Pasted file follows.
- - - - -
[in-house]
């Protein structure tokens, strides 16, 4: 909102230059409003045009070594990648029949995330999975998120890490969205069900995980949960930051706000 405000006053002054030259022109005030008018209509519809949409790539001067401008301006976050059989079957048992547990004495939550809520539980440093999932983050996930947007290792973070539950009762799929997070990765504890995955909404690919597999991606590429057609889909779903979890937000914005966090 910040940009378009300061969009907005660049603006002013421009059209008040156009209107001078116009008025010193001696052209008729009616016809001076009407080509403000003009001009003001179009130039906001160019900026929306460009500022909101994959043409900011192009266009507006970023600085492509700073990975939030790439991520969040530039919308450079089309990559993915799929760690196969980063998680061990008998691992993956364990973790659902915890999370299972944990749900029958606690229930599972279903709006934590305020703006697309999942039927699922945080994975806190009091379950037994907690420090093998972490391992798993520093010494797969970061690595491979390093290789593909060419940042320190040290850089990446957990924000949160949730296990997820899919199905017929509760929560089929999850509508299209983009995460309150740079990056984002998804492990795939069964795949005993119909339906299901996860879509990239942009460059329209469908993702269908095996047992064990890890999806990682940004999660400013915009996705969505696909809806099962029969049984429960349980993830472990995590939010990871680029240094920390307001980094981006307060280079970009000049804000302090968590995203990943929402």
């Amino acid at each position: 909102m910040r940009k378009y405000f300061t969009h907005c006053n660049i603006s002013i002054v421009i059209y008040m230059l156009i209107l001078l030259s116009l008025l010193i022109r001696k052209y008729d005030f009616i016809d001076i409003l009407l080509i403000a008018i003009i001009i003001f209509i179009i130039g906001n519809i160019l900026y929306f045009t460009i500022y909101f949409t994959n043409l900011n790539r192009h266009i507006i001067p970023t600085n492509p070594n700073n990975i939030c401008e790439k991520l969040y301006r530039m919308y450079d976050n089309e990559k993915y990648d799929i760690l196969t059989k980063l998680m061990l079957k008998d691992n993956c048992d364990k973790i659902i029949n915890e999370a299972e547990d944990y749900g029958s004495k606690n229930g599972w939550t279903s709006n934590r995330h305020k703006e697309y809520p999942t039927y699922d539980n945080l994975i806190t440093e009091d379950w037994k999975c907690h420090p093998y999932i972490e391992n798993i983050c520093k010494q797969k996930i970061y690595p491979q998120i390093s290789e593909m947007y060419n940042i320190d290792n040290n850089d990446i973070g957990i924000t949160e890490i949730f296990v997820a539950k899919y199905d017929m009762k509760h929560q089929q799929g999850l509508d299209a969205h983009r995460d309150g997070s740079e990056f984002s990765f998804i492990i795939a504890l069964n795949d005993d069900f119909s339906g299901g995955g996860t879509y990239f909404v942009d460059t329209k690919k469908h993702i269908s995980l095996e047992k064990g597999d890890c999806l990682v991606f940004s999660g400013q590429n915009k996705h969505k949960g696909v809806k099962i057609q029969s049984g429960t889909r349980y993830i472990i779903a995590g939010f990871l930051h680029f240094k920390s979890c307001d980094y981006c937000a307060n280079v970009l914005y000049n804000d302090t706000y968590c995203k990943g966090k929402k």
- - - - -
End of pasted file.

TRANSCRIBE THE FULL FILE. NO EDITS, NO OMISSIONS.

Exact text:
[in-house]
């Protein structure tokens, strides 16, 4: 909102230059409003045009070594990648029949995330999975998120890490969205069900995980949960930051706000 405000006053002054030259022109005030008018209509519809949409790539001067401008301006976050059989079957048992547990004495939550809520539980440093999932983050996930947007290792973070539950009762799929997070990765504890995955909404690919597999991606590429057609889909779903979890937000914005966090 910040940009378009300061969009907005660049603006002013421009059209008040156009209107001078116009008025010193001696052209008729009616016809001076009407080509403000003009001009003001179009130039906001160019900026929306460009500022909101994959043409900011192009266009507006970023600085492509700073990975939030790439991520969040530039919308450079089309990559993915799929760690196969980063998680061990008998691992993956364990973790659902915890999370299972944990749900029958606690229930599972279903709006934590305020703006697309999942039927699922945080994975806190009091379950037994907690420090093998972490391992798993520093010494797969970061690595491979390093290789593909060419940042320190040290850089990446957990924000949160949730296990997820899919199905017929509760929560089929999850509508299209983009995460309150740079990056984002998804492990795939069964795949005993119909339906299901996860879509990239942009460059329209469908993702269908095996047992064990890890999806990682940004999660400013915009996705969505696909809806099962029969049984429960349980993830472990995590939010990871680029240094920390307001980094981006307060280079970009000049804000302090968590995203990943929402």
């Amino acid at each position: 909102m910040r940009k378009y405000f300061t969009h907005c006053n660049i603006s002013i002054v421009i059209y008040m230059l156009i209107l001078l030259s116009l008025l010193i022109r001696k052209y008729d005030f009616i016809d001076i409003l009407l080509i403000a008018i003009i001009i003001f209509i179009i130039g906001n519809i160019l900026y929306f045009t460009i500022y909101f949409t994959n043409l900011n790539r192009h266009i507006i001067p970023t600085n492509p070594n700073n990975i939030c401008e790439k991520l969040y301006r530039m919308y450079d976050n089309e990559k993915y990648d799929i760690l196969t059989k980063l998680m061990l079957k008998d691992n993956c048992d364990k973790i659902i029949n915890e999370a299972e547990d944990y749900g029958s004495k606690n229930g599972w939550t279903s709006n934590r995330h305020k703006e697309y809520p999942t039927y699922d539980n945080l994975i806190t440093e009091d379950w037994k999975c907690h420090p093998y999932i972490e391992n798993i983050c520093k010494q797969k996930i970061y690595p491979q998120i390093s290789e593909m947007y060419n940042i320190d290792n040290n850089d990446i973070g957990i924000t949160e890490i949730f296990v997820a539950k899919y199905d017929m009762k509760h929560q089929q799929g999850l509508d299209a969205h983009r995460d309150g997070s740079e990056f984002s990765f998804i492990i795939a504890l069964n795949d005993d069900f119909s339906g299901g995955g996860t879509y990239f909404v942009d460059t329209k690919k469908h993702i269908s995980l095996e047992k064990g597999d890890c999806l990682v991606f940004s999660g400013q590429n915009k996705h969505k949960g696909v809806k099962i057609q029969s049984g429960t889909r349980y993830i472990i779903a995590g939010f990871l930051h680029f240094k920390s979890c307001d980094y981006c937000a307060n280079v970009l914005y000049n804000d302090t706000y968590c995203k990943g966090k929402k």